by Stephen Oppenheimer

The southern route out of Africa - the second and only successful exit - was at the southern end of the Red Sea, an isthmus 25km wide and 137 metres deep, known as the Gates of Grief [Bab al Mandab] from its numerous reefs.

A southern route across the Red Sea which is most accessible when the Earth is glaciated goes some way to explaining the mounting evidence for our own defining exodus 85,000 years ago from Africa.

The strait was very much narrower during glacial periods, allowing easy island-hopping across the shallows and the reef islands of the Hanish al Kubra, at the northern end of the isthmus. Measurements made on the Greenland ice cap show that the second coldest time of the last 100,000 years was between 60,000 and 70,000 years ago. At its coldest, 65,000 years ago, this glaciation took the world’s sea levels over 80 metres below today’s levels. Certainly a stimulus to move.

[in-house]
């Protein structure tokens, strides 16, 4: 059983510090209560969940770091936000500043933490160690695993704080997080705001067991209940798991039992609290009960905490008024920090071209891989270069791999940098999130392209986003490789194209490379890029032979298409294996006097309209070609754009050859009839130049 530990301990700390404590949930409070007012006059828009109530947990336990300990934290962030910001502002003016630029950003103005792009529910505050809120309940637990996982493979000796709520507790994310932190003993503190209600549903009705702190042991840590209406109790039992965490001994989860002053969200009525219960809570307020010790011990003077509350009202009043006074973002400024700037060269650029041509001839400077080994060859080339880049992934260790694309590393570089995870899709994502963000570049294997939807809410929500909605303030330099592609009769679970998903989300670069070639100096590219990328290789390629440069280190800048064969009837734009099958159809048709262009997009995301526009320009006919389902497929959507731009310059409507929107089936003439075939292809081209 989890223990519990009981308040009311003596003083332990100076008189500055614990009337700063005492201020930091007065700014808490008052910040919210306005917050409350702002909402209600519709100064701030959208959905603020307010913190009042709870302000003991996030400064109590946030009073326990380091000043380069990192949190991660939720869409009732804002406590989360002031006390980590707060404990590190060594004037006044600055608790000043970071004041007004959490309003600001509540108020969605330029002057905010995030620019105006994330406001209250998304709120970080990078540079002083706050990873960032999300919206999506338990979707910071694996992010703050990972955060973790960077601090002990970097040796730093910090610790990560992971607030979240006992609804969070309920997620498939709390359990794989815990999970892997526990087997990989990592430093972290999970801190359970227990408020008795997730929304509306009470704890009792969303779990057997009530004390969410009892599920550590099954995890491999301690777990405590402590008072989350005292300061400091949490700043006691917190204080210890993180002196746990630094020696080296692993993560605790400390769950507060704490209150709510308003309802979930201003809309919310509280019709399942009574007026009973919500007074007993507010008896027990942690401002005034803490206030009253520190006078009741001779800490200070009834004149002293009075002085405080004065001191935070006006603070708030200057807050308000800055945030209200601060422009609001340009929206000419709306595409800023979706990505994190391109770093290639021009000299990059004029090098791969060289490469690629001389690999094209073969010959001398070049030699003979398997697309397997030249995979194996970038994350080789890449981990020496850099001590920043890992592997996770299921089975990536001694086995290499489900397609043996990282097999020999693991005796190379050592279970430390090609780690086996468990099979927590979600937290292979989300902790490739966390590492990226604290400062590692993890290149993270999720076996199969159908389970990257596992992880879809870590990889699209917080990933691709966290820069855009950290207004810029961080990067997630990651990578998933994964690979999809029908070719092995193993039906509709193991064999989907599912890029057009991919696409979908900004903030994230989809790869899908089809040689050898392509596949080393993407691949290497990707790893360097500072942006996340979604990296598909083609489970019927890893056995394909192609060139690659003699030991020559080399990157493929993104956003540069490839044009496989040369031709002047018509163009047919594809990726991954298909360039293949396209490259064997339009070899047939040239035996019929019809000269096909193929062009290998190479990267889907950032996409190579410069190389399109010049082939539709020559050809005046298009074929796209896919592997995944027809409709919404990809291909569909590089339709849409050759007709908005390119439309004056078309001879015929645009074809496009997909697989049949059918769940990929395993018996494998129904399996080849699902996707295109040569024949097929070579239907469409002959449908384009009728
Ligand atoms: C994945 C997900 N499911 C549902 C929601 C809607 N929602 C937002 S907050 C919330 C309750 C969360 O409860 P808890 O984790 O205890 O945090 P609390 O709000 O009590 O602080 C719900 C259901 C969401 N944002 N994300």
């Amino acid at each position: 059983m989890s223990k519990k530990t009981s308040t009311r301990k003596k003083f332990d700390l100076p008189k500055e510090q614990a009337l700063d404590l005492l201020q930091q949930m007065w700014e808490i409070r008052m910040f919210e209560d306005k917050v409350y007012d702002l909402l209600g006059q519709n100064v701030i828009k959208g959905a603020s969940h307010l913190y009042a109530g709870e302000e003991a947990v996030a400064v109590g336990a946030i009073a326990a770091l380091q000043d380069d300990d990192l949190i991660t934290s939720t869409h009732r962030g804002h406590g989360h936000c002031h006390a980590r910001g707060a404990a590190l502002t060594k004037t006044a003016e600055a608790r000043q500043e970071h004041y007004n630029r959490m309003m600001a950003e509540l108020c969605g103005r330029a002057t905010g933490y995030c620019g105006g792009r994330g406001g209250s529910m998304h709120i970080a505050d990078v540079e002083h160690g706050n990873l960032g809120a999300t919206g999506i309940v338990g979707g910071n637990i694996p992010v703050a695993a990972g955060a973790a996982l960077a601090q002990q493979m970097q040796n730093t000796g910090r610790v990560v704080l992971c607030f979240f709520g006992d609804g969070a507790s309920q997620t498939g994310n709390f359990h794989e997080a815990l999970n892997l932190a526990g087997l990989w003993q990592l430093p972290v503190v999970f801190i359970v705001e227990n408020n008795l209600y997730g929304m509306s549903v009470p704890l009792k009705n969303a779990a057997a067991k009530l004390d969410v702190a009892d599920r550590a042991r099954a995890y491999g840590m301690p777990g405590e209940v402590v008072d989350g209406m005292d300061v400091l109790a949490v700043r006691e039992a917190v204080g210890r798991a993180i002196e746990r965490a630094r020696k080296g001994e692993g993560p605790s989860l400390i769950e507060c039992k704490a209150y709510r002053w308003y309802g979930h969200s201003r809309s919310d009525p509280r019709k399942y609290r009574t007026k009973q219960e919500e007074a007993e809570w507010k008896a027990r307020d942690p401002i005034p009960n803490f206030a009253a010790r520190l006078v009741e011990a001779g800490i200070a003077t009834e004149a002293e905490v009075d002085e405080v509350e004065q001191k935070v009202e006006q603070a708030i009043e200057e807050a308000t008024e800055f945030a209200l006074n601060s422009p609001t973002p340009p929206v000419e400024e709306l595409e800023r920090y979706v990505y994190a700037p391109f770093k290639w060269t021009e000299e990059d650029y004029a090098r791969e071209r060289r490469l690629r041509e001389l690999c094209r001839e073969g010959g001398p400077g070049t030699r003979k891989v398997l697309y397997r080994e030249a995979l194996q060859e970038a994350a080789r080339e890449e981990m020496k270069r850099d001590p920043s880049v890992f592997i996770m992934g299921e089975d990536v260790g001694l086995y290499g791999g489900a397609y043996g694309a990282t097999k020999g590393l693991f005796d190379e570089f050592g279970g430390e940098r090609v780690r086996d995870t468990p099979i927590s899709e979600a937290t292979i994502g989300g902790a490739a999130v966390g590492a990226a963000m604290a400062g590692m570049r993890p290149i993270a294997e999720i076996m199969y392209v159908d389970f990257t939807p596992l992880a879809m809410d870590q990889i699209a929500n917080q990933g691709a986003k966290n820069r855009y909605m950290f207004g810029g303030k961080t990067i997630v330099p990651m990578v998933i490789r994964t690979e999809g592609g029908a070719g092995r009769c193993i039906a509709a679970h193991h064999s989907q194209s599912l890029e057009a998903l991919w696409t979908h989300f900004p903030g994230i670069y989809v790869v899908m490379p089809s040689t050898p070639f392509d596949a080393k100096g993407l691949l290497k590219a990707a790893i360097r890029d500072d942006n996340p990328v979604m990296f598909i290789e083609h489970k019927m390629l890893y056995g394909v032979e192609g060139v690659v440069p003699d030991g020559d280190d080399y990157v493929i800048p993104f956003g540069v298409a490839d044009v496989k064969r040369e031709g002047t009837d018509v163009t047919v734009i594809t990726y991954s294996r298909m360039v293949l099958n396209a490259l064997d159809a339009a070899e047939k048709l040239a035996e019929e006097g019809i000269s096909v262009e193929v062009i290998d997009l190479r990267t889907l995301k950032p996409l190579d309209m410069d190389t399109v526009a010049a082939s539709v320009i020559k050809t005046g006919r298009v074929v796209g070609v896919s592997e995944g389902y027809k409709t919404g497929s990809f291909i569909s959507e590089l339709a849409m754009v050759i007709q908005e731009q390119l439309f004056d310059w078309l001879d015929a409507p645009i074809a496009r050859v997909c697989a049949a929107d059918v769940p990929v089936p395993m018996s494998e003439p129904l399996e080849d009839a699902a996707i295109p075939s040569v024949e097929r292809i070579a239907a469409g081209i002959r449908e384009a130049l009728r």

Perhaps dwindling food resources on the western shores of the Red Sea, attractive beaches on the Gulf of Aden, and cool wet Yemeni uplands for refuge were what spurred our ancestors to take their momentous step.


Single Mitochondrial DNA Line - Out of Africa

All non-Africans belong to and are desended from the African L3 line. The dotted line in the diagram below indicates the Out of Africa L3 Eve at the Gates of Grief.






Generations are shown above
descending from 1 to 16.

The figures above represent the 15 surviving African maternal mitochondrial lines older than 80,000 years. From those fifteen lines only one mitochondrial line would, over many generations, become the Out-of-Africa Eve line, or the common ancestral mother line of the rest of the world. This random selection and extinction process is called genetic drift because the original mix of lines has drifted towards one genetic type.

Tracing back from the 16th generation shows they all have the same ancestral mother.